Birds are my Peeps
This 30-minute recorded lesson Birds are my Peeps by Michigan DNR is part of the Nature at School Webinar Series developed for formal classroom teachers of grades 3-12, with a minimum of 10 students. The recorded lesson includes resources that can be found here.
NGSS Correlations for “Adopt a Tree”
Download “Adopt a Tree” NGSS Correlations which includes a guiding question, science connections found in the activity, and explicit NGSS correlations. The Next Generation Science Standards (NGSS) define what students should know or be able to do at the end of instruction. This activity provides students opportunities to explore the three dimensions of science to build knowledge and understanding. In addition, activities offer phenomenon-based learning, which involves exploring the real world through learner-centered, multidisciplinary investigations that promote inquiry and problem solving. It is a useful resource even if your state has not adopted NGSS.
Video Demo: Adopt A Tree
Watch the Adopt a Tree Demonstration video (13 minutes), developed by Page Hutchinson, Virginia PLT Coordinator. PLT’s Adopt a Tree allows students to explore their adopted tree through poetry.
A City in the Forest
How is a forest like a city? This 4-minute video, A City in a Forest from PBS Plum Landing, explores a child’s perspective of a forest and what they see living and growing on trees—from the top of the canopy to their roots in the ground, to dead trees lying on the forest floor. Aligned to several Next Generation Science Standards (NGSS) standards, use this video to teach your students about ecosystems and engage them in conversations about their own community and urban forests. This video is one of many resources offered by PBS Kids through Plum Landing, a multi-platform, indoor-outdoor, science exploration adventure for kids.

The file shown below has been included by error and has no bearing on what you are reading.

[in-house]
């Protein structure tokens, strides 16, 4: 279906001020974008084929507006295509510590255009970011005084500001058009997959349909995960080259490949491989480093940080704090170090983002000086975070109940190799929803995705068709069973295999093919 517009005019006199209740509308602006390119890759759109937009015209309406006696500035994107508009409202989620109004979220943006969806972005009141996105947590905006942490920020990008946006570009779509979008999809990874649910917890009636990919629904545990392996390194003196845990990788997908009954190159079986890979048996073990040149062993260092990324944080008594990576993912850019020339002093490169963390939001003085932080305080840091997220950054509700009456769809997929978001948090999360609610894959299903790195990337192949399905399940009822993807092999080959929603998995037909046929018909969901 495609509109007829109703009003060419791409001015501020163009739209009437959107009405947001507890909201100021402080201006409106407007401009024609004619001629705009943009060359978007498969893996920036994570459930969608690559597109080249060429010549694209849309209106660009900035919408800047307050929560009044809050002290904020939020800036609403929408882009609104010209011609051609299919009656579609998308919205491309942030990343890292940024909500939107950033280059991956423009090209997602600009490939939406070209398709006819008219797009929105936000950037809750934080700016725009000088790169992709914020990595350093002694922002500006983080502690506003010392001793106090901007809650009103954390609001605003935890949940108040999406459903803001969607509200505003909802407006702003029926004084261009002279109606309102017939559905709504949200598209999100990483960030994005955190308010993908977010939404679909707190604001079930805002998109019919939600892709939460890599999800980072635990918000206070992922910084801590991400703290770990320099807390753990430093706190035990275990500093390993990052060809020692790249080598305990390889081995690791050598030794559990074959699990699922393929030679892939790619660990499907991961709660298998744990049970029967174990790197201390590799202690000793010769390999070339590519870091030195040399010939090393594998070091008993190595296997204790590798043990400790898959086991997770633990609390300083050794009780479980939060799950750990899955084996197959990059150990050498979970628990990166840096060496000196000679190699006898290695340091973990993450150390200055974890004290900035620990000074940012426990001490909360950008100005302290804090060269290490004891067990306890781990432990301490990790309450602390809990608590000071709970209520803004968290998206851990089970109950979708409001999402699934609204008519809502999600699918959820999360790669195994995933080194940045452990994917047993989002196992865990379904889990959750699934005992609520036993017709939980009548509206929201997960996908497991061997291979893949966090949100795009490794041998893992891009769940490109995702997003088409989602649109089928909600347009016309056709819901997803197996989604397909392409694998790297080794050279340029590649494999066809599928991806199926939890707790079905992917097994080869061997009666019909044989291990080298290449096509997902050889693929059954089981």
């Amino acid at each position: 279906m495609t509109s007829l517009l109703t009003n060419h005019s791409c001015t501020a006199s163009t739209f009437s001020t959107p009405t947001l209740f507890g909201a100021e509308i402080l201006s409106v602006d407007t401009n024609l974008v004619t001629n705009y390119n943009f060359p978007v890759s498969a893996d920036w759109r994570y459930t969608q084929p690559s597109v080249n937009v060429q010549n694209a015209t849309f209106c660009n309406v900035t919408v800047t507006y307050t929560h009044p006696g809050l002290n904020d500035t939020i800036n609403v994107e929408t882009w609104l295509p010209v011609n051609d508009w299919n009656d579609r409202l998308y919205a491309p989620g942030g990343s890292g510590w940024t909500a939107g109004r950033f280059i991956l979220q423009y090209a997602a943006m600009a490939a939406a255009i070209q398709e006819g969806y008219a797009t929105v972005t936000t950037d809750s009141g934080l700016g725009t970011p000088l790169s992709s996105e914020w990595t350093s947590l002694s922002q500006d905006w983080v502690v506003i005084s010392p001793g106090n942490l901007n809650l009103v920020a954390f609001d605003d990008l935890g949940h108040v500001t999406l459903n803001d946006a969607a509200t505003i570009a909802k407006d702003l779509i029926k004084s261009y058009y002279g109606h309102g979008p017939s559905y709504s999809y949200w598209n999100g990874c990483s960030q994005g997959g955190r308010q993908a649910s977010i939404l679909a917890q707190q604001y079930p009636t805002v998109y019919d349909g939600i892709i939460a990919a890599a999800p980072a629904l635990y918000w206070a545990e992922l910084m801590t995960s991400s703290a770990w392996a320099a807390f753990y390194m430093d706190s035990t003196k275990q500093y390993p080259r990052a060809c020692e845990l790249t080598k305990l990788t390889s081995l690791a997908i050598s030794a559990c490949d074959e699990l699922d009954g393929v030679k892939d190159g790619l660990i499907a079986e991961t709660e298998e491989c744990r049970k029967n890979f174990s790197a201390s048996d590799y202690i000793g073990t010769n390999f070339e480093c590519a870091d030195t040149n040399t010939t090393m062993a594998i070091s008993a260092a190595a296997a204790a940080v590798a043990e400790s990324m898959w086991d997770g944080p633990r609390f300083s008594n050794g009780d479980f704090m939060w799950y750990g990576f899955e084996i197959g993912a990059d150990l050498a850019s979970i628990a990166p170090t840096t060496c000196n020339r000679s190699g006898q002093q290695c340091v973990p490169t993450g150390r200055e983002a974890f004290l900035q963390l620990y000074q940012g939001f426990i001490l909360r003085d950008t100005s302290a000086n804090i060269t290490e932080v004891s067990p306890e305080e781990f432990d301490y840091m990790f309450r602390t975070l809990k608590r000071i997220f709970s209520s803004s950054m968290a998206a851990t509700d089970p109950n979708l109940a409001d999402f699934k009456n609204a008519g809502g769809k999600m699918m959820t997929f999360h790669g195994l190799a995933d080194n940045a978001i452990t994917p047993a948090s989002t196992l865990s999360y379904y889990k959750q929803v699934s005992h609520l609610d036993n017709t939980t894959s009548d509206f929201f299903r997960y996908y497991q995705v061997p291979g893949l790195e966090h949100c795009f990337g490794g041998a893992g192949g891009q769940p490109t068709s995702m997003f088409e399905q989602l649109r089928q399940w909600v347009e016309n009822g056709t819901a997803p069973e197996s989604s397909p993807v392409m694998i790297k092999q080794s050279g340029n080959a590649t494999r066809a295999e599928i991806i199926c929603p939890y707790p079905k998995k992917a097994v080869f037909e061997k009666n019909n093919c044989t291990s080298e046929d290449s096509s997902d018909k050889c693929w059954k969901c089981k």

Adopt a Tree Journal
Encourage children to “adopt” a nearby tree. It could be a tree in their backyard, in a city park, on a street in their neighborhood, or at school. Ask students to keep a journal about their tree they have “adopted” to study. Share or adapt this Adopt a Tree Journal, suitable for grades 1-4, with your students. This 28-page guide, developed by Minnesota PLT with the Minnesota Department of Natural Resources, provides students a template to record and analyze information they collect over time. Use it to help children really get to know about that special tree in their lives over the course of a school year, or a semester. Pages include:
- ART: Drawing a tree from different perspectives.
- SCIENCE: Making scientific observations about a tree’s leaves, twigs, and fruits. Looking for animal clues around a tree.
- MATH: Measuring perimeter (circumference) around a tree trunk.
- MATH: Measuring crown spread and learning about averages.
- ELA: Applying different poetic forms writing about their tree.
Read Tree Dreams, an eco-literacy coming of age novel for grades 8-12, written by award-winning Kristen Kaye. The story emerged from a campaign to bring tree tagging to life. Kaye’s vision was to tag trees with dreams about the way we connect to nature, to each other, and to our future. She explains that “like trees that share chemical messages through their root system for the benefit of the grove, Tree Dreamers’ tags share” messages of community that connect us all—kindness, wonder, stewardship (Kaye, treedreams.net/about). Read the book with your high school students and connect with nature by tree tagging.
Science of Seasons
Check out the Science of Seasons page from the Forest Service Northern Research Station. This extensive resource includes podcasts, research stories, and publications related to the impacts winter has on forest ecosystems. Learn why you should resist the temptation to call winter the “dormant season.” From the soil to hydrology to wildlife, there is much more going on in winter than meets the eye!
Go Plant a Tree!
In this short video from PBS Plum Landing, see how students work with a local arborist to plant a tree in their community. Underneath the video, you’ll find some simple conversation starting questions and additional resources to inspire your students.